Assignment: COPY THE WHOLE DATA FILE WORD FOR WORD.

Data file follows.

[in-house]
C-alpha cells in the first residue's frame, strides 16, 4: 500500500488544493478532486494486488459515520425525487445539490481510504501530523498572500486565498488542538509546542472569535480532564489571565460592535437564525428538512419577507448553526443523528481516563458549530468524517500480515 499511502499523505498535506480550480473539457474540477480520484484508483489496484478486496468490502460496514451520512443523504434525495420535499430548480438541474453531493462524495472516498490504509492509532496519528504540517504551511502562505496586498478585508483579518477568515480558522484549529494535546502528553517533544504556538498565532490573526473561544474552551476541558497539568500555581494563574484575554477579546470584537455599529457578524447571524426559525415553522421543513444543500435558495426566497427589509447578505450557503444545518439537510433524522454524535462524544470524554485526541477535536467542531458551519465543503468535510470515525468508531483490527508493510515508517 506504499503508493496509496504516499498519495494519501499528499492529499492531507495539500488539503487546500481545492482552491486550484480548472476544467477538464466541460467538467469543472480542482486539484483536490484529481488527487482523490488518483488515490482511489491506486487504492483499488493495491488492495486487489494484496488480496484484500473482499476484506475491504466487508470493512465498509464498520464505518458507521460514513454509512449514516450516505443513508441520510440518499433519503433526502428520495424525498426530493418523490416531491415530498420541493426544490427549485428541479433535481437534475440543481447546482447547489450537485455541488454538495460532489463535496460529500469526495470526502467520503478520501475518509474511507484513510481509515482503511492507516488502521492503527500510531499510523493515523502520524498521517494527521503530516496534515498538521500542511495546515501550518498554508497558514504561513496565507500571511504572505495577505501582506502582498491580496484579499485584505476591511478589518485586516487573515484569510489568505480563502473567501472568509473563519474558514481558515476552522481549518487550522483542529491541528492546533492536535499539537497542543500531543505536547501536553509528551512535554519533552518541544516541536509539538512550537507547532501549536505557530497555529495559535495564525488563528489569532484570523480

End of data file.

[in-house]
C-alpha cells in the first residue's frame, strides 16, 4: 500500500488544493478532486494486488459515520425525487445539490481510504501530523498572500486565498488542538509546542472569535480532564489571565460592535437564525428538512419577507448553526443523528481516563458549530468524517500480515 499511502499523505498535506480550480473539457474540477480520484484508483489496484478486496468490502460496514451520512443523504434525495420535499430548480438541474453531493462524495472516498490504509492509532496519528504540517504551511502562505496586498478585508483579518477568515480558522484549529494535546502528553517533544504556538498565532490573526473561544474552551476541558497539568500555581494563574484575554477579546470584537455599529457578524447571524426559525415553522421543513444543500435558495426566497427589509447578505450557503444545518439537510433524522454524535462524544470524554485526541477535536467542531458551519465543503468535510470515525468508531483490527508493510515508517 506504499503508493496509496504516499498519495494519501499528499492529499492531507495539500488539503487546500481545492482552491486550484480548472476544467477538464466541460467538467469543472480542482486539484483536490484529481488527487482523490488518483488515490482511489491506486487504492483499488493495491488492495486487489494484496488480496484484500473482499476484506475491504466487508470493512465498509464498520464505518458507521460514513454509512449514516450516505443513508441520510440518499433519503433526502428520495424525498426530493418523490416531491415530498420541493426544490427549485428541479433535481437534475440543481447546482447547489450537485455541488454538495460532489463535496460529500469526495470526502467520503478520501475518509474511507484513510481509515482503511492507516488502521492503527500510531499510523493515523502520524498521517494527521503530516496534515498538521500542511495546515501550518498554508497558514504561513496565507500571511504572505495577505501582506502582498491580496484579499485584505476591511478589518485586516487573515484569510489568505480563502473567501472568509473563519474558514481558515476552522481549518487550522483542529491541528492546533492536535499539537497542543500531543505536547501536553509528551512535554519533552518541544516541536509539538512550537507547532501549536505557530497555529495559535495564525488563528489569532484570523480